Weathering the storm: Asia–Pacific Banking Review 2016

| Report

Over the past decade, the Asia–Pacific region has propelled global banking. Of the industry’s $1.1 trillion global profits in 2015, some 46 percent came from the region, up from just 28 percent in 2005. The bulk of this increase was the result of growth linked to dynamic economies throughout Asia–Pacific, especially China, which accounted for about half of the region’s banking-revenue pool in 2015.

Yet our annual report, Weathering the storm: Asia–Pacific Banking Review 2016, finds that the momentum from this golden decade is already fading. Margins and returns on equity are shrinking—for instance, the Asia–Pacific banking industry’s ROE slipped to 14 percent in 2014, from 15 percent a year earlier. The region and its financial industry seem to be settling into a new era of slower growth and greater challenges in generating economic profit.

Of course, Asia–Pacific is diverse, and each national economy has its own advantages and challenges. For example, the level of connectivity ranges widely, with smartphone penetration in Singapore at 73 percent in 2015, compared with just 15 percent in India.1 In 2014, income per capita ranged from $47,745 (Australia) to $1,352 (India). While each of the region’s countries presents a unique situation, three threats now taking shape will affect banks in all of them:

  • Slowing macroeconomic growth. The economic slowdown rolling across the region will affect banks and their customers, especially in the corporate sector. In China, for example, the growth of real gross domestic product fell to 6.9 percent in 2015, dropping below 7 percent for the first time since 2000. We also expect the growth of banking profits to slow from 10 percent annually (2011–14) to 3 percent (2016–21).
  • Disruptive attackers from outside the financial-services sector. Traditional banking territory is being encroached upon by fintechs—start-up technology companies offering financial products such as payment systems and lending platforms—and by established companies from outside the industry, such as Alibaba.
  • Weakening balance sheets. An increasing volume of nonperforming loans is putting added stress on banks, as interest-coverage ratios decline at large companies throughout the region, especially those in China and India. Our analysis indicates that by 2020, banks in Asia need to raise $400 billion to $600 billion in additional capital to cover losses from nonperforming loans while maintaining capital-adequacy ratios.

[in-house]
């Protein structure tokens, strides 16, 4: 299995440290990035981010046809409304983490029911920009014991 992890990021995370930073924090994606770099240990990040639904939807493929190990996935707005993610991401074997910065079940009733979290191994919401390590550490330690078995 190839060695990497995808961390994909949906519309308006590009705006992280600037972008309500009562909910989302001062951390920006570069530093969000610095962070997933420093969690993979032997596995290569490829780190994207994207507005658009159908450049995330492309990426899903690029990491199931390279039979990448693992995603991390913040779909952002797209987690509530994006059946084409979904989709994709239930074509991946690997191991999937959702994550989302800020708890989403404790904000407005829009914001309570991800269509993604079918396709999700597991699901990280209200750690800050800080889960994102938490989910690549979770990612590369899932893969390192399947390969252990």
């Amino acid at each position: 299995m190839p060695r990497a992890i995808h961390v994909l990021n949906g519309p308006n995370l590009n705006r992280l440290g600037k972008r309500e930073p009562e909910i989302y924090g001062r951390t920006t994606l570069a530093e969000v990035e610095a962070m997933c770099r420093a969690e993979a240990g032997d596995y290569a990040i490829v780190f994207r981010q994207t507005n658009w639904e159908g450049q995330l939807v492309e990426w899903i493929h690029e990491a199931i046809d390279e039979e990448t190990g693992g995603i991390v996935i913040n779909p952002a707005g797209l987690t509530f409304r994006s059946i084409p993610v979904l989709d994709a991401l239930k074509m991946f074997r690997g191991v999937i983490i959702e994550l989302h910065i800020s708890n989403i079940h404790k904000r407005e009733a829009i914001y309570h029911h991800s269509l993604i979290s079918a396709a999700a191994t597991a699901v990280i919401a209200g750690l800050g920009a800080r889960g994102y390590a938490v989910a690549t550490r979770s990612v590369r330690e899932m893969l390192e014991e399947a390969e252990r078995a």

These three threats may come together in a powerful storm that could cripple ROEs by 2018. Indeed, banks already see the impact of the changing environment. Our analysis of 328 banks in the region showed that while 39 percent posted an economic profit in the period from 2003 to 2006, only 28 percent did so from 2011 to 2014.

Banks that simply try to wait out the storm will probably find themselves struggling for survival, but those that take action can uncover growth opportunities and measures that could help rekindle their momentum. Our analysis and experience suggest that banks must understand and address four imperatives to gain strength amid the turbulence:

  • Pursue focused growth. Banks should explore three clear pockets of growth: the unbanked and underbanked; an expanding, affluent middle class; and small and midsize enterprises, which are increasingly important for corporate banking. The choice will depend largely on an institution’s capabilities and strategy. Some universal banks will pursue all three.ƒƒ
  • Drive a value-focused digital transformation. With margins under pressure, banks must pursue digitization rapidly, especially to control costs—for example, by building new digital businesses and using digital technologies to transform existing systems and customer journeys.ƒƒ
  • Strengthen balance sheets. Banks must also find ways to strengthen their balance sheets by addressing the growing volume of nonperforming assets. They can explore creating asset-management companies as a short-term solution while working to improve risk management in the longer term.ƒƒ
  • Enable the organization. Banking organizations must adapt to the new environment. In particular, they should build partnership skills and form alliances with fintechs and other players to create and enable a digital ecosystem. These organizations must also become more flexible and nimble, to bring out new products and services much faster than they did in the past. Finally, banks must revise their approach to talent and culture by creating room for innovation.ƒƒ

Although the coming storm is a potent and clear threat to most banks in the Asia–Pacific region, it may also provide the kind of significant industry disruption that creates opportunities for those that recognize it. The most aggressive banks will not merely survive the turbulence but also be strengthened by it.

Download the full report on which this article is based, Weathering the storm: Asia–Pacific Banking Review 2016 (PDF–19 MB).

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